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Depression and schizophrenia can also be treated with physical activity

attivit-fisica

European Psychiatric Association (EAP) recommendations for harnessing the benefits of regular movement in the treatment of major depression and schizophrenia, in addition to medication and psychotherapy.

Physical activity, especially of the aerobic type, is useful and should be practiced regularly not only to improve well-being and health on various fronts, but also as a genuine adjunctive therapy effective in the treatment of severe psychiatric illnesses such as major depression or schizophrenia. This conclusion was reached by theEuropean Psychiatric Association (EAP) after an extensive review of studies conducted over the past decades to assess the metabolic, cardiovascular, psychological, and cognitive impact of structured and monitored exercise in the general population without clinically relevant mental disorders or suffering from more or less significant psychological distress.

Based on the available evidence, the achievable benefits would relate to both reducing the risk of developing hypertension and other acute and chronic cardiovascular diseases, diabetes, and overweight, depletion of bone mass, and osteoporosis (all conditions promoted by the tendency of those suffering from major depression and schizophrenia to be sedentary and by some of the drugs essential to treat them) both the alleviation of psychiatric symptoms and the improvement of physical, mental, and intellectual function, with possible slowing of cognitive decline that may set in over time and favorable repercussions on overall quality of life. Not to mention, the beneficial effects of movement on nighttime sleep: an aspect often compromised in those suffering from psychiatric illnesses, the normalization of which is essential to support treatment and prevent flare-ups of symptoms.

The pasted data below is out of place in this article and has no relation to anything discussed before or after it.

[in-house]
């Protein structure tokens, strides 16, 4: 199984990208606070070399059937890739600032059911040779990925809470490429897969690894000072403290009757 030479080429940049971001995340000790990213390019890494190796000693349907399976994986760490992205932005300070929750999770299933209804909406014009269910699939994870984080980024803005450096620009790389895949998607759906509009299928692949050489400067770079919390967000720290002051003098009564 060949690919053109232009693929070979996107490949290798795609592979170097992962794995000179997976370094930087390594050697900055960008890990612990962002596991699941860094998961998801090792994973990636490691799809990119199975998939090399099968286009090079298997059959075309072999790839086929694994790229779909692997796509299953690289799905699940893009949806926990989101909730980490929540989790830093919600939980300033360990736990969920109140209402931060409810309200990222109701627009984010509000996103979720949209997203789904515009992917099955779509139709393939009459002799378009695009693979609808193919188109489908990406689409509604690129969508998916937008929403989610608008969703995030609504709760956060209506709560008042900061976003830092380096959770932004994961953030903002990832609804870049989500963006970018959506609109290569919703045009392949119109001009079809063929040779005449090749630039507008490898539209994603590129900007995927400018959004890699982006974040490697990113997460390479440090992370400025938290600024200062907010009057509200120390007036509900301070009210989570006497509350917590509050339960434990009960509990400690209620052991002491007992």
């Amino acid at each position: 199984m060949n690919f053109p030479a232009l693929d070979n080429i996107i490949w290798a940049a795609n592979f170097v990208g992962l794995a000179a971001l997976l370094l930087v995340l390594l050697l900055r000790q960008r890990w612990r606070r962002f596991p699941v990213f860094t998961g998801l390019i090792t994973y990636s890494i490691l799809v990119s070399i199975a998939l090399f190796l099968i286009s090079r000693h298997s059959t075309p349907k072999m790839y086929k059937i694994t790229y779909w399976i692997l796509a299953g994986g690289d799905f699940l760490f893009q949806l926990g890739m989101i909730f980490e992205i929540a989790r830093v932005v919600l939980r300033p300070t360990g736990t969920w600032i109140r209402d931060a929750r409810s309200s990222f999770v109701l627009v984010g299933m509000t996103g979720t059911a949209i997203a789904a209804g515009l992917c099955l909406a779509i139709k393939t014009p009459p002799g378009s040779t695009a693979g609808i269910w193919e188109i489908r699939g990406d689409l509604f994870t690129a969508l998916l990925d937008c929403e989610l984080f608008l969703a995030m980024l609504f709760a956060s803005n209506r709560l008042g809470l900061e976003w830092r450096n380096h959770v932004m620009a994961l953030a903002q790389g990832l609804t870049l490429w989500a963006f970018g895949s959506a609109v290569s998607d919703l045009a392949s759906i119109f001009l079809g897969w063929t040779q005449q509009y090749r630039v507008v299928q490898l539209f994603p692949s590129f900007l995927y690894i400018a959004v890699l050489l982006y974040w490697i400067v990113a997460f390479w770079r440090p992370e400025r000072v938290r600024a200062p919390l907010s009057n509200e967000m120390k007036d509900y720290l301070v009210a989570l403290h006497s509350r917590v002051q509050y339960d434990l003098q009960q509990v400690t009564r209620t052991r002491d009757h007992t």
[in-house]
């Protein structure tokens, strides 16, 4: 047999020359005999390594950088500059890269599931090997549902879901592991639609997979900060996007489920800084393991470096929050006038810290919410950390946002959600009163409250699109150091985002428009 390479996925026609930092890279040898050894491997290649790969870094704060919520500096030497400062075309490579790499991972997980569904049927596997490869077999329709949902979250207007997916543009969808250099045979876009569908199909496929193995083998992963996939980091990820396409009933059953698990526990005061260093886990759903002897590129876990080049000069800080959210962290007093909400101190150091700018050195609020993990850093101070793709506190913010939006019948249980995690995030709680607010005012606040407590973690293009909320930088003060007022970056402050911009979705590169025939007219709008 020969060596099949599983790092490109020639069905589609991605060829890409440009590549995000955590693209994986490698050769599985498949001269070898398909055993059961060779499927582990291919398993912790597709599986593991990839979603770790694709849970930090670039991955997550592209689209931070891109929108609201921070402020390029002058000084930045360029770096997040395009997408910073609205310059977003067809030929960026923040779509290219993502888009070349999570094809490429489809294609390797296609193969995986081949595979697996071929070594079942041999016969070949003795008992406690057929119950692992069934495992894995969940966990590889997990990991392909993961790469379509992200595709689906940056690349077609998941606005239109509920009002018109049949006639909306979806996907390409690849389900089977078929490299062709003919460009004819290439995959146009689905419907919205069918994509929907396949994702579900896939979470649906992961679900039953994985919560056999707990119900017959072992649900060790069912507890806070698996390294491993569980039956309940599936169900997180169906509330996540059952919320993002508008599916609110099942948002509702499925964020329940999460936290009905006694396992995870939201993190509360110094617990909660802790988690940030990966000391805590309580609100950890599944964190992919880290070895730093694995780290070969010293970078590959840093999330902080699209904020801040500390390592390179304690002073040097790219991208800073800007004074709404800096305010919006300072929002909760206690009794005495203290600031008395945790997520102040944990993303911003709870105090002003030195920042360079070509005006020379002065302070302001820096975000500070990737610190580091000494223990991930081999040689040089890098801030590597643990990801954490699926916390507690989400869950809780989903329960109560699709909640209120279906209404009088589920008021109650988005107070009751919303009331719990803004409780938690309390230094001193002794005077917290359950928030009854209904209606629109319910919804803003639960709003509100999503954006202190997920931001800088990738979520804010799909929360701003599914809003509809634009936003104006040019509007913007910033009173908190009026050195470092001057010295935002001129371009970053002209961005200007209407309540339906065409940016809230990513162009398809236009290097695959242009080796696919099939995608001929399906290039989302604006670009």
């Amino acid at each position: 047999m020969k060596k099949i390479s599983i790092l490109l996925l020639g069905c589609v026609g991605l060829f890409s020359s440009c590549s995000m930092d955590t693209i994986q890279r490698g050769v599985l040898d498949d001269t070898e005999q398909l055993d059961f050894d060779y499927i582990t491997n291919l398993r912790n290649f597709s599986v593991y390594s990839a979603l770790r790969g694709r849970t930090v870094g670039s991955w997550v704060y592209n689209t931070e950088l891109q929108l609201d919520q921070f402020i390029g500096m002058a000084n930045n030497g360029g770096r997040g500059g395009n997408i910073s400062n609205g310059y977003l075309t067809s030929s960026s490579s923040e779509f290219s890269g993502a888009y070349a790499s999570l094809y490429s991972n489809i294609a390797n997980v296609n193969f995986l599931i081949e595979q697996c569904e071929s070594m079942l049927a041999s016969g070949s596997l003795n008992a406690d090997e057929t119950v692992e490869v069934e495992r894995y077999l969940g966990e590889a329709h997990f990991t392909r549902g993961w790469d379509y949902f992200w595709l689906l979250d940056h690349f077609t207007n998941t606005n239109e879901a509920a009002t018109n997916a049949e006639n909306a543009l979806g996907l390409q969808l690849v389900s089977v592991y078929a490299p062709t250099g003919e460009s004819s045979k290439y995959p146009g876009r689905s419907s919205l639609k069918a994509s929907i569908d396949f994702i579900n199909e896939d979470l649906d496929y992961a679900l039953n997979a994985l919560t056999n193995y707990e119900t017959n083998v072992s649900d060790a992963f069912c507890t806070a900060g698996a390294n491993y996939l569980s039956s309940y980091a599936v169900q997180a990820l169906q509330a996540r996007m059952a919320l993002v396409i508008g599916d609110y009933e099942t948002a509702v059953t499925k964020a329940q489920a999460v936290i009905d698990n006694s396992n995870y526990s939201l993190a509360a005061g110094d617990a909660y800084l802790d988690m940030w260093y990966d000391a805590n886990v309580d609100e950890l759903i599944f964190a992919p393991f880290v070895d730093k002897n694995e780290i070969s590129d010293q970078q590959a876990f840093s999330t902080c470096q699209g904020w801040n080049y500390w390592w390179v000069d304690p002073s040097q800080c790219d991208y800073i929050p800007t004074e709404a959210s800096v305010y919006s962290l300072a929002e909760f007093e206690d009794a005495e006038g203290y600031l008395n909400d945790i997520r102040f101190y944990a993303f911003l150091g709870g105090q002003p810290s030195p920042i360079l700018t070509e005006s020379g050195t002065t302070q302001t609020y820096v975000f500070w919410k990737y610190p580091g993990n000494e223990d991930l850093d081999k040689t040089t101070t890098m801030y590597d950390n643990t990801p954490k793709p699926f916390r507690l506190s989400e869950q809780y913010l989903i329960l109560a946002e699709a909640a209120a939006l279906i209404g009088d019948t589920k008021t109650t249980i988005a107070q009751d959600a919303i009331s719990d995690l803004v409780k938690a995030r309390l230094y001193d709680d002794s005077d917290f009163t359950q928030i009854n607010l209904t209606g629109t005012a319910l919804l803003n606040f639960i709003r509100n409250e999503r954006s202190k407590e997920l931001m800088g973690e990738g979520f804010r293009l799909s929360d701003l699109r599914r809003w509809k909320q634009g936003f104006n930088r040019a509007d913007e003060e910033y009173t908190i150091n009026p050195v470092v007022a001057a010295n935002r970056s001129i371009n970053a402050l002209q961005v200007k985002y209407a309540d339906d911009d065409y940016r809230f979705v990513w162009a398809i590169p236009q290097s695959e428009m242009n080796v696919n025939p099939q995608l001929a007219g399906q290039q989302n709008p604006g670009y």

To reap maximum benefits, people with mild-to-moderate major depression should engage in aerobic physical activity or a mixture of aerobic and resistance training at least 2-3 times a week, for about 45-60 minutes per session. In the absence of studies indicating the superiority of one form of movement over the other, one can choose the discipline one prefers, depending on age and individual physical potential. For example, activities such as free exercise, running, bicycling, gym exercises, etc. are perfect. As long as they are performed under the supervision of a competent instructor.

In the case of schizophrenia, the EAP recommends that at least 150 total minutes of moderate-vigorous physical activity per week be included as part of an individualized multidisciplinary treatment plan, including drug therapy, psycho-behavioral interventions, and functional rehabilitation. Again, it is crucial that trained personnel, who can interact positively with patients and support their motivation for regular and properly executed movement (a feat that is often difficult even in the case of people without psychiatric illnesses) coordinate the training sessions.

Of course, one should not expect miracles from the physical activity and it is certainly not possible to use it as a total replacement for the conventional therapies provided for major depression and schizophrenia, but the additional benefit it can provide is proven and deserves to be exploited as far as possible, to support a better recovery of the body’s overall balance.

Recommendations similar to regular exercise also apply to those who, while not diagnosed with specific psychiatric disorders, tend to experience depressive symptoms, nervousness, mood instability, or sleep disturbances at one or more times of the year (particularly in autumn-winter or during seasonal changes): the benefits will not be missed.

Source

Stubbs B et al. EPA guidance on physical activity as a treatment for severe mental illness: a meta-review of the evidence and Position Statement from the European Psychiatric Association (EPA), supported by the International Organization of Physical Therapists in Mental Health (IOPTMH). Eur Psychiatry. 2018;54:124-144. doi:10.1016/j.eurpsy.2018.07.004.

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